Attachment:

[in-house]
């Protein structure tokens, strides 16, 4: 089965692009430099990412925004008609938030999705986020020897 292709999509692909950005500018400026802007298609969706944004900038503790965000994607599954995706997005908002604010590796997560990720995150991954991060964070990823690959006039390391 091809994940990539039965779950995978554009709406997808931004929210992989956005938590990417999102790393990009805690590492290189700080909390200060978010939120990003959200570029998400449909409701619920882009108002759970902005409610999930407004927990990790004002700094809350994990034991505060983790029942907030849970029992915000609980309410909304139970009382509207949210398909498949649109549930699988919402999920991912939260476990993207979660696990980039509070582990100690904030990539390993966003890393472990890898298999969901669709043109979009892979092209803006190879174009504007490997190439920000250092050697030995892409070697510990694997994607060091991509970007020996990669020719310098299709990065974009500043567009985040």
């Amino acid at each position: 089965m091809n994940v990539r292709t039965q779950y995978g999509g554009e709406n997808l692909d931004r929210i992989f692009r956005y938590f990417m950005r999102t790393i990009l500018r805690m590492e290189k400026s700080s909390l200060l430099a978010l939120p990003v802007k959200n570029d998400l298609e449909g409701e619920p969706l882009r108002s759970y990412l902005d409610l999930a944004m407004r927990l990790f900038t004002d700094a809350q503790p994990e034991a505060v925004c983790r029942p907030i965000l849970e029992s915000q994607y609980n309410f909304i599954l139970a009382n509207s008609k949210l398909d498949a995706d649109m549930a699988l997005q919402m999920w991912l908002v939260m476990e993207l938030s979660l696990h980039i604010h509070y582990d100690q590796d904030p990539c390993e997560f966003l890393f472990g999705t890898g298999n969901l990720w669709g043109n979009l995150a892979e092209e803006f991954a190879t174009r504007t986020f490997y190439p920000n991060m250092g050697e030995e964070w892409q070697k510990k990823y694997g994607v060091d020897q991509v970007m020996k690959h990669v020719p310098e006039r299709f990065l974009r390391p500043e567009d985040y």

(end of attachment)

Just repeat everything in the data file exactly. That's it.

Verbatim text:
[in-house]
């Protein structure tokens, strides 16, 4: 089965692009430099990412925004008609938030999705986020020897 292709999509692909950005500018400026802007298609969706944004900038503790965000994607599954995706997005908002604010590796997560990720995150991954991060964070990823690959006039390391 091809994940990539039965779950995978554009709406997808931004929210992989956005938590990417999102790393990009805690590492290189700080909390200060978010939120990003959200570029998400449909409701619920882009108002759970902005409610999930407004927990990790004002700094809350994990034991505060983790029942907030849970029992915000609980309410909304139970009382509207949210398909498949649109549930699988919402999920991912939260476990993207979660696990980039509070582990100690904030990539390993966003890393472990890898298999969901669709043109979009892979092209803006190879174009504007490997190439920000250092050697030995892409070697510990694997994607060091991509970007020996990669020719310098299709990065974009500043567009985040």
């Amino acid at each position: 089965m091809n994940v990539r292709t039965q779950y995978g999509g554009e709406n997808l692909d931004r929210i992989f692009r956005y938590f990417m950005r999102t790393i990009l500018r805690m590492e290189k400026s700080s909390l200060l430099a978010l939120p990003v802007k959200n570029d998400l298609e449909g409701e619920p969706l882009r108002s759970y990412l902005d409610l999930a944004m407004r927990l990790f900038t004002d700094a809350q503790p994990e034991a505060v925004c983790r029942p907030i965000l849970e029992s915000q994607y609980n309410f909304i599954l139970a009382n509207s008609k949210l398909d498949a995706d649109m549930a699988l997005q919402m999920w991912l908002v939260m476990e993207l938030s979660l696990h980039i604010h509070y582990d100690q590796d904030p990539c390993e997560f966003l890393f472990g999705t890898g298999n969901l990720w669709g043109n979009l995150a892979e092209e803006f991954a190879t174009r504007t986020f490997y190439p920000n991060m250092g050697e030995e964070w892409q070697k510990k990823y694997g994607v060091d020897q991509v970007m020996k690959h990669v020719p310098e006039r299709f990065l974009r390391p500043e567009d985040y």